Like the blurring of the online and offline worlds, our own roles as consumers in society are being re-appraised. The power or the purse has been well documented in recent times as our matriarchal heads of the family make most of the domestic purchasing decisions. In DIY, women are now making up more than 40 per cent of the market according to research carried out by retailer B&Q. They have latched on to this trend by making their stores more accessible to women. They also demonstrate an understanding of their customers’ mindsets having established clubs in some stores that offer advice on different aspects of DIY.

Recognising this need for guidance, Tomboy Tools has established Tupperware-style “Tool Parties” where women can learn “how to turn home improvements and or maintenance projects into memorable experiences” – for the right reasons! This introduces a community dimension to the brand providing reassurance to customers.

In contrast, as men are taking greater responsibility and playing a bigger role on the domestic front, their influence as consumers will continue to grow. Men too will be looking for products and retail experiences that understand their needs and engage with them emotionally.

A recent edition of GQ featured an ad for the Indesit SIXL 145 Moon washing machine and tumble dryer. Not only is it an awe inspiring piece of aesthetic design, but it is incredibly easy to use with one touch dials, self-cleaning soap dispenser drawers and sensors that detect remaining detergent on your clothes triggering a rinse function.

It is also fair to suggest that new technology and the proliferation of consumer choice are creating an increasingly homogenised society. As a result there is a desire to locate niche specialist products and services. This has created one of the biggest trend drivers – the rise of the individual.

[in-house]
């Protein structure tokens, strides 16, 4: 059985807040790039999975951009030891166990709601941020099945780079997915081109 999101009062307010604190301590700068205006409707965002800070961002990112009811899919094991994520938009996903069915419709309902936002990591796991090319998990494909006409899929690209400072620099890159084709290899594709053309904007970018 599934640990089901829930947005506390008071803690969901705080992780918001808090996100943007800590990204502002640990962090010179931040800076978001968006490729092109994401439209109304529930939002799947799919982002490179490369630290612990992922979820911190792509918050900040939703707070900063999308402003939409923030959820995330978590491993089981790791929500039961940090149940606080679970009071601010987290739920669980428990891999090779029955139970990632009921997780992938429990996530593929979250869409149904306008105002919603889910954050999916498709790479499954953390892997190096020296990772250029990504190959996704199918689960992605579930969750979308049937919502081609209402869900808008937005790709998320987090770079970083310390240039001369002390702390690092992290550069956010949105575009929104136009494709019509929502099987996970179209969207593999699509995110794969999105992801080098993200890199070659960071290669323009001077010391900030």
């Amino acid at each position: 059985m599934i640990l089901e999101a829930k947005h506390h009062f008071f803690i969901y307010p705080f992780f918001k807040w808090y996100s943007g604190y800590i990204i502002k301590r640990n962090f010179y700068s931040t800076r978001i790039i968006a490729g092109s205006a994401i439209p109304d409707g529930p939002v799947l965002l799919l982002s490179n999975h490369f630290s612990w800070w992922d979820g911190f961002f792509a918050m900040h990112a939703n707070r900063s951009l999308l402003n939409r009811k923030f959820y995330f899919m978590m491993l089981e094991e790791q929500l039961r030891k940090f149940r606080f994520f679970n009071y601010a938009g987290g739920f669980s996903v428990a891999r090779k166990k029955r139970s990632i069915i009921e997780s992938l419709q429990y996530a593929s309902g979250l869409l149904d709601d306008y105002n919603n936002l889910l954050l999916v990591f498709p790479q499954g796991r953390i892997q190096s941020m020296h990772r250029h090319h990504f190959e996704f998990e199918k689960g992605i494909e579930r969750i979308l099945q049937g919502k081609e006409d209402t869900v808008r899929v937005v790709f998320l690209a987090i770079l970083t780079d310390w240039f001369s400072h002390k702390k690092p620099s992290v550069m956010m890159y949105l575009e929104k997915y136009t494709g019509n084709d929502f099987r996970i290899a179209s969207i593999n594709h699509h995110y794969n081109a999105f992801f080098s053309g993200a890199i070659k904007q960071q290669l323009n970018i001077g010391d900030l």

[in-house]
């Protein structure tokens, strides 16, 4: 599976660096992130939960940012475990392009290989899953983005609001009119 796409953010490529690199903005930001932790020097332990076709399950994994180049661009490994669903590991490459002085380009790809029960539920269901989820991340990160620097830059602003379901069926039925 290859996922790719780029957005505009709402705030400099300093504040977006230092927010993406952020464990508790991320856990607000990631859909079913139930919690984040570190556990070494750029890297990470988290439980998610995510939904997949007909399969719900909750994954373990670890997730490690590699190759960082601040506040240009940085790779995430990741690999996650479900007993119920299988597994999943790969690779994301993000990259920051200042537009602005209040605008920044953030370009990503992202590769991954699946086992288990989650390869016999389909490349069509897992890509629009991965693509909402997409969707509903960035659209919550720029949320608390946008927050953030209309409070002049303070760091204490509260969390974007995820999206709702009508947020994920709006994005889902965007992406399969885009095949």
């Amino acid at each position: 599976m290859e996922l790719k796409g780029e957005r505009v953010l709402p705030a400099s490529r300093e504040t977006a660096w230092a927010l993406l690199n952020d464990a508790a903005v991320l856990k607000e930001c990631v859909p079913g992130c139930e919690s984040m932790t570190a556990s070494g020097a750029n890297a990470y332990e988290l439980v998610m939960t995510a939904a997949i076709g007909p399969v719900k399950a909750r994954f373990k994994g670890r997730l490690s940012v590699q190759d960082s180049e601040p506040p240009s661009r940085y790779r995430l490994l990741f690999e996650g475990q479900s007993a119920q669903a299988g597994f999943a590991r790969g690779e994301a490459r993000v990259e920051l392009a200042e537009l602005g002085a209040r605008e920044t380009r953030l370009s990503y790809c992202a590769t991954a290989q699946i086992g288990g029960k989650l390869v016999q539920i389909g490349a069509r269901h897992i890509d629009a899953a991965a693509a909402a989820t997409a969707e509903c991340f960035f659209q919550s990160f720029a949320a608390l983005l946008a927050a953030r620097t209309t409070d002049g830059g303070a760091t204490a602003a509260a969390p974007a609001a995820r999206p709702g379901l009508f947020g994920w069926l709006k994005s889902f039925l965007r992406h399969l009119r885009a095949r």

Individuality is a powerful and desirable value and if local businesses are producing brands that can offer this, then we’ll see a move away from global players towards more bespoke specialists. At least that’s how the theory goes.

It’s the large global brands that are capitalising on this, though. Nike is a well worn example, yet it remains a case book study of both integration between physical retail space and the online store. The website is the main vehicle for designing your own Nike Air, successfully transforming industrial production into a made-to-order tailoring process.

With rising transport costs and inner city congestion created by ever growing traffic volumes, consumers will be increasingly looking for at-home solutions. While our necessity shopping requirements are well catered for, our sensory and aspirational needs provided by physical retail space are not.

Mobile stores are combining the practicality of neighbourhood shopping and the low costs of a market stall site with the excitement of pop-up retail. As entrepreneurs are filling the experiential void left by the web, designer trucks and vans like Caravan, a clothing retailer in New York, and Petra Barran’s Choc Star, a stylish chocolate van that hits festivals and city centres in the UK, are beginning to appear. Customers can even track the store’s movements via a website.

Meanwhile, Travelodge want in on the action too and has unveiled its second generation Travelpod – the world’s first mobile hotel room. It will certainly appeal to our peripatetic, indulgent, festival-attending senses, however it must be a totally authentic Travelodge brand experience.

So what can we take away from this trend and insight spree? Well, an on, off and in-line presence is essential as brands find innovative and meaningful ways to engage with their customers. Retailers must establish their stores as places of information and inspiration. Customers will continue to buy from real world shops because the high street can create tactile environments but, real world shops need to choose whether they are merchandise showrooms that drive sales through websites, vice versa or if they’re to fulfill both roles.

Consumers will want to express and indulge their individuality. But we also need to understand that convenience is more important than ever before because unless your store is unique and personal, customers will no longer come to you... but you can always go to them!